Political newcomer Mac Sims wants to become the next openly LGBTQ member of the Georgia legislature.
The 23-year-old West Point graduate and U.S. Army veteran got the political bug after working on Stacey Abrams' campaign for Georgia governor in 2018.
“That was how I got my feet wet in Georgia politics and discovered that I really loved it,” Sims (photo) told Project Q Atlanta. “I loved the issues-based advocacy and figuring out what we can do to make people’s lives better in Georgia.”
Sims hopes to unseat state Rep. J. Craig Gordon in House District 163, which includes Savannah. Gordon, a Democrat in his seventh term, has not said if he'll run again. He did not respond when asked by Project Q about his plans.
But if Gordon does run again, Sims plans on taking him on in the 2020 primary.
“I know him well, he’s a good guy, but at the end of the day I’m philosophically opposed to 14-year incumbents,” Sims said.
He also disagreed with Gordon’s support for Opportunity School Districts, which give the state the authority to seize control of failing schools.
Sims was born and raised in Gainesville, Ga., and attended the U.S. Military Academy in West Point, N.Y. He became close with Patrick Murphy, Under Secretary of the Army, during his time there. Murphy was a leader in the effort to repeal the military’s “Don’t Ask, Don’t Tell” policy in 2010 while serving as a U.S. House member in Pennsylvania.
“It was a full circle moment where the person who made it possible for me to go to West Point became a mentor of mine,” Sims said.
He was active in the school’s gay-straight alliance despite initial reservations.
“I was hesitant to get involved, but I came out at the end of my freshman year because I decided that looking around me that West Point was not the conservative institution I thought it was,” he said. “At the end of the day it was a college with 18- to 25-year-olds and they were all really accepting.”
Sims credits the GSA with being a big part of his development as a cadet and an officer in the Army.
He did advance work for Abrams’ campaign while on leave after graduation. Then he was assigned to Fort Stewart, about 40 miles southwest of Savannah.
Sims’ military career was cut short after doctors discovered a congenital heart issue that went undiscovered in prior medical screenings.
“I can’t run anymore, at least not for the next five or 10 years,” he said.
Sims was “shocked and dismayed” by Gov. Brian Kemp’s win over Abrams.
“That really motivated me, watching that happen and trying to figure out how this happened and how this could have been prevented,” he said.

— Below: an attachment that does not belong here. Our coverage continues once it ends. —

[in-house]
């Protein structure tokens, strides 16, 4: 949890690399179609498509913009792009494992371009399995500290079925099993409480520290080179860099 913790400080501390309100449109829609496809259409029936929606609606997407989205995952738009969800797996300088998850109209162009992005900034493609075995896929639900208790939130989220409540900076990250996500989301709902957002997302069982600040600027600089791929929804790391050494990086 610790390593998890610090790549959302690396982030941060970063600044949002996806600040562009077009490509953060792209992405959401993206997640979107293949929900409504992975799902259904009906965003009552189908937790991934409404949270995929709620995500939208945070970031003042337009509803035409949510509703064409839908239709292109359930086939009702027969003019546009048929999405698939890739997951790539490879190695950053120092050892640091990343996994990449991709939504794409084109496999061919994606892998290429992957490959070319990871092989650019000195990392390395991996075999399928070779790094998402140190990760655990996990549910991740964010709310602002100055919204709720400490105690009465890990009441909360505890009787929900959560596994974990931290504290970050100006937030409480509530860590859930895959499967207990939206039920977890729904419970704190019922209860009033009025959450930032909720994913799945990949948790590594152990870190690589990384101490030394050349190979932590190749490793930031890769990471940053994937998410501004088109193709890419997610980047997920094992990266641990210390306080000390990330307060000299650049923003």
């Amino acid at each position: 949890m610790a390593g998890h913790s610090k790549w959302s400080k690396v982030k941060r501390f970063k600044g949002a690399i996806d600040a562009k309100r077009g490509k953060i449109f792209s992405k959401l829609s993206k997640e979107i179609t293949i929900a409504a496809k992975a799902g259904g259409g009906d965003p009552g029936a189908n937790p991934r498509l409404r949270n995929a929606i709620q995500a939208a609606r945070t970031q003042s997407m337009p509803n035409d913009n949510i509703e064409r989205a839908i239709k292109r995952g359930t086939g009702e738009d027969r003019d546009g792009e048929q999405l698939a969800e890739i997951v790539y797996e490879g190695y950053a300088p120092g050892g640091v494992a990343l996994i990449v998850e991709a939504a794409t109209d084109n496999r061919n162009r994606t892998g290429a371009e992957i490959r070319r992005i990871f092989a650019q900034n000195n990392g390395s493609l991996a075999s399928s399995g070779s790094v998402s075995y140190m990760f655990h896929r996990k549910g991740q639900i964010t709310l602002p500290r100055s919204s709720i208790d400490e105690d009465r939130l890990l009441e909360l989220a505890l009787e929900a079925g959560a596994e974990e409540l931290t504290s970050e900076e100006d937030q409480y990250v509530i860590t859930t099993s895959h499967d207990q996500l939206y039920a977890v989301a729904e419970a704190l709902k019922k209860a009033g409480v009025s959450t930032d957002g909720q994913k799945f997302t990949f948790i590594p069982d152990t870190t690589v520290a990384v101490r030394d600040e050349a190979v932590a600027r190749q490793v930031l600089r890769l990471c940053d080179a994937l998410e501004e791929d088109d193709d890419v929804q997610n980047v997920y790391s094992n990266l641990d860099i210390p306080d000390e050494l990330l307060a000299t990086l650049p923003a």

Sims moved to Savannah with his partner in early 2018 and set his sights on a political run. He listed education, justice reform and economic development as his core campaign issues.
But he also looks forward to fighting for LGBTQ rights if elected. While critics of anti-LGBTQ “religious freedom” bills argue the legislation is bad for Georgia’s economy, Sims said it goes beyond that.
“At the end of the day, we shouldn’t be looking at this from a business perspective,” he said. “It’s a moral issue. Morally it’s the wrong thing to do.”
He called Georgia “a low-equality state.”
“Conversion therapy is still legal in Georgia and that’s a horrific stain on our state. We don’t protect the rights of transgender people in our state. That’s a stain on our state,” he said. “You can still be fired in this state for being gay. Despite the fact that the House and House Republicans were willing to pass a hate crimes bill, the Senate wasn’t willing to take it up. These are all stains on the moral fabric of our state.”
“We shouldn’t be doing things just because it’s good for business. We should be doing things because it’s the right thing to do, and it’s the right thing to do to protect LGBTQ individuals,” he added.
Sims is going to Georgia Equality's Evening for Equality gala dinner on June 15 in Atlanta. Gay Atlanta's own Paul Horning, Toby Bryan and Colin Wright host a fundraiser for Sims the following day.
The Democratic primary for House District 163 is in May. The general election is in November 2020. The Georgia House includes five openly LGBTQ members, who are among the 15 LGBTQ elected officials in Georgia.
Photo by Russ Youngblood